Wisconsin Gov. Scott Walker is not budging from his anti-union legislation. And if he doesn't get his way by Friday, he'll start laying off up to 1,500 union represented state employees. Currently, Walkers legislation—which would radically curtail the collective bargaining abilities of unions—is stalled in the Senate after 14 Democratic lawmakers fled to Illinois in protest of the bill. At least one Democrat needs to return so that the Republican majority can get the quorum it needs to vote on the bill, the Associated Press reports.
By Friday, if a compromise about the "budget-repair bill" isn't reached by the absent Democrats and budget-slashing Republicans, layoffs will take effect within a month. As the New York Times noted, it's not clear which 1,500 state employees are targeted by the threat. Presumably it's public school teachers and employees, although the governor's spokesperson told that Times that "workers at mental health institutions and correctional facilities would be exempt"—meaning that everyone else could be fair game.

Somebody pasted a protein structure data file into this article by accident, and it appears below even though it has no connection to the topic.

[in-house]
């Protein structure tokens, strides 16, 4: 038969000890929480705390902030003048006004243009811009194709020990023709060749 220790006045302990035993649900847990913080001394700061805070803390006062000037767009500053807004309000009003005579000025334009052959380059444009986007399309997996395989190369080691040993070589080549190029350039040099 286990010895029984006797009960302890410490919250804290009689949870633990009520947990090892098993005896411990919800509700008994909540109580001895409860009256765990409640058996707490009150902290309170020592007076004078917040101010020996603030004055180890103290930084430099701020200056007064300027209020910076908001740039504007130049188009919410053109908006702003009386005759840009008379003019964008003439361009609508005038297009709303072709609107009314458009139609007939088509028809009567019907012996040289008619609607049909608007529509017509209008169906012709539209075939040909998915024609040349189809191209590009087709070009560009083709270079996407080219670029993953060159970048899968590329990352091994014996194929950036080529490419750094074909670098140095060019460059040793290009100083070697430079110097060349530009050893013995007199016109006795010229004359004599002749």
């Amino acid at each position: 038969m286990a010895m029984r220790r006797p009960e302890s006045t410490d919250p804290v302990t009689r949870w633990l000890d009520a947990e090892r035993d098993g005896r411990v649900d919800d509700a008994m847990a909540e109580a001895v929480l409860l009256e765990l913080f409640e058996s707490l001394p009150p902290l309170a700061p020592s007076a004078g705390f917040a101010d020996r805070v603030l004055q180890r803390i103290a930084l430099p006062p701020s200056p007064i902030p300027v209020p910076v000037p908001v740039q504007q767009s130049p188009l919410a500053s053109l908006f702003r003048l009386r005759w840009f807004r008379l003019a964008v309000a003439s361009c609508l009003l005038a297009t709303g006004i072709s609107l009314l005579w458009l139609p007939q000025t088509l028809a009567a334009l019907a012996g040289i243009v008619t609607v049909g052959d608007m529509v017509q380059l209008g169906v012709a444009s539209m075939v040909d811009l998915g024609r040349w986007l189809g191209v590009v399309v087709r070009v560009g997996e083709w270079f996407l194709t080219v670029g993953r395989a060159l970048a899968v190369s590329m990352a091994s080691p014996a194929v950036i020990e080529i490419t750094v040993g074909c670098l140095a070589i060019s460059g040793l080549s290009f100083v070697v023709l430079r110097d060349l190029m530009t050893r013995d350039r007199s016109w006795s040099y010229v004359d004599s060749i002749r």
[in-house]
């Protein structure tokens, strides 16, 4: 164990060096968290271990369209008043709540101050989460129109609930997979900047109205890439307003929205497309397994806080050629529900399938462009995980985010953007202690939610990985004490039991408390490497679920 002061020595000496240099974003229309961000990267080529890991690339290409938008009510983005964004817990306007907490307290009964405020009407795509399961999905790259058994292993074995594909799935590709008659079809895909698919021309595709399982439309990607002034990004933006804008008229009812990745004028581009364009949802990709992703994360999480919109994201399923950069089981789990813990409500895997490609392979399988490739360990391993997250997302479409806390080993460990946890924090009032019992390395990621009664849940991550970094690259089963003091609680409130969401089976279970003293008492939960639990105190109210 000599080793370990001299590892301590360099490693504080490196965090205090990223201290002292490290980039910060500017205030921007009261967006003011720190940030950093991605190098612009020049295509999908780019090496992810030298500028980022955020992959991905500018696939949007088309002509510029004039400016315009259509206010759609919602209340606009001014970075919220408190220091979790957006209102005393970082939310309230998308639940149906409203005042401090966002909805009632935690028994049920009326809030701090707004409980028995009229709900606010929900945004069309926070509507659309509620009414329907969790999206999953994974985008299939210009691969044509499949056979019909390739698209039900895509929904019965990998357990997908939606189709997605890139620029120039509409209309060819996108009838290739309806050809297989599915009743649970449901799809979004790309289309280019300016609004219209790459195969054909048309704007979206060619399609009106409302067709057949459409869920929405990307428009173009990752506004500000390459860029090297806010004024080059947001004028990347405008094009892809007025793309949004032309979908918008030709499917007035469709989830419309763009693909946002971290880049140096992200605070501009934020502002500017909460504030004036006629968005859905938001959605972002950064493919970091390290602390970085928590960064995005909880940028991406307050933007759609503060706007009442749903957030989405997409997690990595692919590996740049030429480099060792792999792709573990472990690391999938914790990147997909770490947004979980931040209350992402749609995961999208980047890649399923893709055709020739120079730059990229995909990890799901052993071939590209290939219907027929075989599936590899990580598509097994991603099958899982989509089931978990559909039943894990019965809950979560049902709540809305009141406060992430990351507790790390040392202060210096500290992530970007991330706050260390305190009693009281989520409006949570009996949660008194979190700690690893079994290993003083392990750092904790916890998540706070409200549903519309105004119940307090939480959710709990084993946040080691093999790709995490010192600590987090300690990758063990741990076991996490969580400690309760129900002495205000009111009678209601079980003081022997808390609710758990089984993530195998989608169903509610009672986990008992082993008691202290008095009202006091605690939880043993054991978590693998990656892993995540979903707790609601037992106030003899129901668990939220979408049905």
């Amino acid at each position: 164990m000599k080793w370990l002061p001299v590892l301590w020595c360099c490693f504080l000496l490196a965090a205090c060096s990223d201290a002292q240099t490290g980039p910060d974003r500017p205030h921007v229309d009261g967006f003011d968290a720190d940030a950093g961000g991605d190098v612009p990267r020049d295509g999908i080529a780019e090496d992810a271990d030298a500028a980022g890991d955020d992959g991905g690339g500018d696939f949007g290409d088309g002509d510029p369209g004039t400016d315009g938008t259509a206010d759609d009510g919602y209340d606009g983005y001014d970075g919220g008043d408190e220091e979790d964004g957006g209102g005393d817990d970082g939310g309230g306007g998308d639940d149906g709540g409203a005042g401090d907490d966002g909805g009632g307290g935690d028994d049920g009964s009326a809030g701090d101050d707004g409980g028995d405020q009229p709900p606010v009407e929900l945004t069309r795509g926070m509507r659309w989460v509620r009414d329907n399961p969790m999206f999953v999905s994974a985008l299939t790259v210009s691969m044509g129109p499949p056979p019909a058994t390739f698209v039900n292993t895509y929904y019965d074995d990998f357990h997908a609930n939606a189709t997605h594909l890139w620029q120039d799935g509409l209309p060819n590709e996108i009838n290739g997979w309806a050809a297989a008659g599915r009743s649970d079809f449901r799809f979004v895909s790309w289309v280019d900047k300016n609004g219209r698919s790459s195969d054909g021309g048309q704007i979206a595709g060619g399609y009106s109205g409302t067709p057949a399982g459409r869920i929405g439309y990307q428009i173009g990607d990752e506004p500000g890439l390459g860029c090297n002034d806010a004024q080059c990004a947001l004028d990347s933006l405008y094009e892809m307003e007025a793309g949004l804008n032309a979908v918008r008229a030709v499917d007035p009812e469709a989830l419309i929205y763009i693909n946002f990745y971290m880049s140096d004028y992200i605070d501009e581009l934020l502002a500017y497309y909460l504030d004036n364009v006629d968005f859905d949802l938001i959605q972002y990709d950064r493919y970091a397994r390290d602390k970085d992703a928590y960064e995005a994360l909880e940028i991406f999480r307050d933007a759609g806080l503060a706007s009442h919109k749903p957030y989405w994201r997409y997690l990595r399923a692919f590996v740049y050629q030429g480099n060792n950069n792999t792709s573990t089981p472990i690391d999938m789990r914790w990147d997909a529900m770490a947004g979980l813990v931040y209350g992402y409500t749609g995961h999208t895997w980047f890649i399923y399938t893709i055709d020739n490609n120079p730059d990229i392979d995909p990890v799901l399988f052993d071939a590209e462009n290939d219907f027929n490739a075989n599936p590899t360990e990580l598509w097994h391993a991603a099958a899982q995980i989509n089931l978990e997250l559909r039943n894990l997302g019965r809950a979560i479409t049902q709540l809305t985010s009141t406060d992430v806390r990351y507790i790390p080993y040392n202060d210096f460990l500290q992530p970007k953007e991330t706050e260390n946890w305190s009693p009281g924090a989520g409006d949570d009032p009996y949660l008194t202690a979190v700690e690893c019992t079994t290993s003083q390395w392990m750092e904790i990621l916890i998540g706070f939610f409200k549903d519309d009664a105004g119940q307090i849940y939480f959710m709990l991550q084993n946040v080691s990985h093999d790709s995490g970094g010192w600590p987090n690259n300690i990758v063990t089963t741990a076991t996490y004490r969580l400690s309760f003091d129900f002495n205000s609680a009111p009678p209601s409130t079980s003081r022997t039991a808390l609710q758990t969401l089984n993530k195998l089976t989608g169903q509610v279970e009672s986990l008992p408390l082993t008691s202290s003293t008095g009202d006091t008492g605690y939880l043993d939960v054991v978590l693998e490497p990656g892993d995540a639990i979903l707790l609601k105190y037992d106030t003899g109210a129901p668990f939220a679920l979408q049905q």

Walker's decisions were rationalized by the Senate Republicans lawyer Jim Troupis, who explained to ABC News, "The purpose of this is not to pass the budget bill. The purpose of this is to force the lawmakers to do their job... the issue now is whether democracy here can work. It is a constitutional crisis." As far as the sustained protests at the capitol, the Milwaukee Journal-Sentinel notes that after a judge's order ruled that protesters could no longer sleep in the building overnight, the 50 or so of the last holdout protesters in the building peacefully left the rotunda hours after the ruling.
The state currently has a $3.6 billion dollar two-year deficit with a $137 billion shortfall for the budget that ends June 30th.
This article is from the archive of our partner The Wire.